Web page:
LETTERS: Racism in battle

I worked with my late father, Juan Antonio Z. Rosales, from 1980 to 1985 as metal lathers in construction work all over the state of Texas. I would listen to him talk about being born in 1916 and growing up during the Great Depression when Mexican Americans were hated by the whites in Pharr and all over the nation.

My dad and my four uncles were drafted during World War II and proudly served and all of them came back to my grandma Getrudis’ home. My dad told me that when he was at basic training in South Carolina a white guy would constantly berate him and make remarks, calling him a dirty Mexican.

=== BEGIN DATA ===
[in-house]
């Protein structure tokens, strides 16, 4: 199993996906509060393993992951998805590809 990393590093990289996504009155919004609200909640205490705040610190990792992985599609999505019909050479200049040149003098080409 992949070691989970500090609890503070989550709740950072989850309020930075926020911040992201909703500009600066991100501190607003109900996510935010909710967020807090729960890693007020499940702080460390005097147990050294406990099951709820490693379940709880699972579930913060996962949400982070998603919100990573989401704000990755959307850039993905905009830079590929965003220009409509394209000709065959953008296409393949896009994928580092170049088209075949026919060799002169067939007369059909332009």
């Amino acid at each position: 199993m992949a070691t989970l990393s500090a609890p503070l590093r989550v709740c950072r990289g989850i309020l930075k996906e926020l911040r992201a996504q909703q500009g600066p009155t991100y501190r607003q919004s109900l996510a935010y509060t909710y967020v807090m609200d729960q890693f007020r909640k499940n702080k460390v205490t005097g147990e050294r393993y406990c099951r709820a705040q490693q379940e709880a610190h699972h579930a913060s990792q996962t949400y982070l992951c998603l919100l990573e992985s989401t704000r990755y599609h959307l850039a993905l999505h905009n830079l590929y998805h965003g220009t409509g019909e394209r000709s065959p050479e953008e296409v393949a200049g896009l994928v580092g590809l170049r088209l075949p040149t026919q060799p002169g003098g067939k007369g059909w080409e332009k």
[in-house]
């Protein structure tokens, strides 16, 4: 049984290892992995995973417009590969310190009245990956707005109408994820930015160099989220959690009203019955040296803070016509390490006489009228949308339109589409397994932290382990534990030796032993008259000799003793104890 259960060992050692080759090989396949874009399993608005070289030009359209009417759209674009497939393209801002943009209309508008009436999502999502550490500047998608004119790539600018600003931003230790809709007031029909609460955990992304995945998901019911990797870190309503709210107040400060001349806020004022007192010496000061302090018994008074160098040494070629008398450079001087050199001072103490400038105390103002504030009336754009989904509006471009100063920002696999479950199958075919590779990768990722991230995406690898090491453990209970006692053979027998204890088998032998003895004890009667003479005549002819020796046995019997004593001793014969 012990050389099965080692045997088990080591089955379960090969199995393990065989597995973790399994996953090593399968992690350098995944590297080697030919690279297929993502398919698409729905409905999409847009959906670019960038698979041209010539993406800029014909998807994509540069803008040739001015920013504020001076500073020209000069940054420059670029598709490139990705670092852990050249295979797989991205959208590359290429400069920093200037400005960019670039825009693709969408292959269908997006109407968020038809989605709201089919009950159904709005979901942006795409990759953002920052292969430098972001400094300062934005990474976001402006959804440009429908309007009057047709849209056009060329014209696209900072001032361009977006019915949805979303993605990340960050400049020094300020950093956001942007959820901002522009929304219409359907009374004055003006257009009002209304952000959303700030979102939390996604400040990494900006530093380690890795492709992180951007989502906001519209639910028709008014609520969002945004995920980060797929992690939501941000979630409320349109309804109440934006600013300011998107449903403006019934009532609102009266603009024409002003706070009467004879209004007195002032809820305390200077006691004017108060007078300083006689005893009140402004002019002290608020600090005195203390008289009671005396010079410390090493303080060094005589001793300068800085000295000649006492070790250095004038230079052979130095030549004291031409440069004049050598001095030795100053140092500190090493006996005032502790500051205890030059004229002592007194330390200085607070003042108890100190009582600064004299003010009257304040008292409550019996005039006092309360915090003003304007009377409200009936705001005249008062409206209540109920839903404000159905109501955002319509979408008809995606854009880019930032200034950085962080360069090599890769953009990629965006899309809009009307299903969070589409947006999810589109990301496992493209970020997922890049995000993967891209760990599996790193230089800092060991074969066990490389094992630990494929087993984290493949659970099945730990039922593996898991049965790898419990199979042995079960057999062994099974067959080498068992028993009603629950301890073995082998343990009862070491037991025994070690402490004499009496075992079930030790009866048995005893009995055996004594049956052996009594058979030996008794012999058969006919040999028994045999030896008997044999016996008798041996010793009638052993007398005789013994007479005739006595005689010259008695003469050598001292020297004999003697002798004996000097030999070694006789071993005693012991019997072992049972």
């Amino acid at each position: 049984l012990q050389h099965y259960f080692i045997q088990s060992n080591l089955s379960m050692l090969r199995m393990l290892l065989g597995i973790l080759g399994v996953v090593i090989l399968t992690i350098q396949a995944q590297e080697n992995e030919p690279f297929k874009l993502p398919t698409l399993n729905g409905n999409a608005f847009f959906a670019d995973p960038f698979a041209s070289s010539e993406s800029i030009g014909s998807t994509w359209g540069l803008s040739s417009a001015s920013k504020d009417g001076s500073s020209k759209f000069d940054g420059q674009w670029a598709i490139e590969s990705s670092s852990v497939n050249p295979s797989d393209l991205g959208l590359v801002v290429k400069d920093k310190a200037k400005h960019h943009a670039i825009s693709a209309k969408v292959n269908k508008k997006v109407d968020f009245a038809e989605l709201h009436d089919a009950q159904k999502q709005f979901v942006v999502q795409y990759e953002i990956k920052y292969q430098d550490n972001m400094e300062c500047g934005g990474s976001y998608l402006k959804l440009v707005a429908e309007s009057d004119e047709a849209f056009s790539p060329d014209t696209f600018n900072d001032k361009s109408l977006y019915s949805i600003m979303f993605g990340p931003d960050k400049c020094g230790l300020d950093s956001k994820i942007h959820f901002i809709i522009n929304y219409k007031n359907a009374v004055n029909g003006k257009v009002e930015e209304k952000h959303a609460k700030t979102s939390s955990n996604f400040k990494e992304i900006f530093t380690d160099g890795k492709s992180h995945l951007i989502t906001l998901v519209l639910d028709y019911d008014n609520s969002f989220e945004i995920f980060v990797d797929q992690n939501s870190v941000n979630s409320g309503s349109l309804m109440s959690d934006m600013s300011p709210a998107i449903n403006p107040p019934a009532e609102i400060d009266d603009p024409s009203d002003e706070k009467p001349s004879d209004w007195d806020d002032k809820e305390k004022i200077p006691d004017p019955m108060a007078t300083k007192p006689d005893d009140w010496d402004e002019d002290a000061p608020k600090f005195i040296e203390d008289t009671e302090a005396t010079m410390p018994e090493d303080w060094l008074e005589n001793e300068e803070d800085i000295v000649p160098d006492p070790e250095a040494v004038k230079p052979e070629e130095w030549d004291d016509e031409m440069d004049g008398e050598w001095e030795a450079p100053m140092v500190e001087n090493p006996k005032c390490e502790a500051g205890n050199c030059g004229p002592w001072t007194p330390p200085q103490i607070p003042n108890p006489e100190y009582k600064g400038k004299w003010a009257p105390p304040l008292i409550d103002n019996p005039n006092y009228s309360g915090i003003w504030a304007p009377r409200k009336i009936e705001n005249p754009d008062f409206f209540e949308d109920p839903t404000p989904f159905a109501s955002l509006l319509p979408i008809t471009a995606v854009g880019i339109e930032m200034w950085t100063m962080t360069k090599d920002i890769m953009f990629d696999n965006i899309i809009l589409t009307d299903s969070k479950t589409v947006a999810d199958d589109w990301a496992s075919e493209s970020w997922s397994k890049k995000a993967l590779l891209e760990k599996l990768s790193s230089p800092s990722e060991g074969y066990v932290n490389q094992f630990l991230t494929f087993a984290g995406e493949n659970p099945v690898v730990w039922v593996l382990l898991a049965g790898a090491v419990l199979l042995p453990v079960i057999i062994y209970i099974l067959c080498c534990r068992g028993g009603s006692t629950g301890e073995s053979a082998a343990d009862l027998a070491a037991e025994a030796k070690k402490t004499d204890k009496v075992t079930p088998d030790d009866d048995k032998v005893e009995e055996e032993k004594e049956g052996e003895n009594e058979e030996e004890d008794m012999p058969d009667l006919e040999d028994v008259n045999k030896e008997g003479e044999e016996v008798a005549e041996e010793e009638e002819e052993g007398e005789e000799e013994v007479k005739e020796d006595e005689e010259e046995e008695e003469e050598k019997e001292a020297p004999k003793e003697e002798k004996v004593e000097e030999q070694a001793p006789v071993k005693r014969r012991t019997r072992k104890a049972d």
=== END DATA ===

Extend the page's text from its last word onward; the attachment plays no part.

During the invasion of Normandy, my dad told me, the ocean water was full of blood and soldiers dead and floating upside down, some of them with their guts out. My dad was pinned down on the beach due to German machine-gun fire when all of a sudden that racist guy asked dad if they were buddies. My dad told him off in two words and the guy started crying for his mommy, while Dad and his fellow Chicano soldiers got up and charged ahead.

To this day I miss my dad, but I’m so proud to be a Mexican American berceuse our Raza is the best, hands down!

Ricardo Rosales Sr., Pharr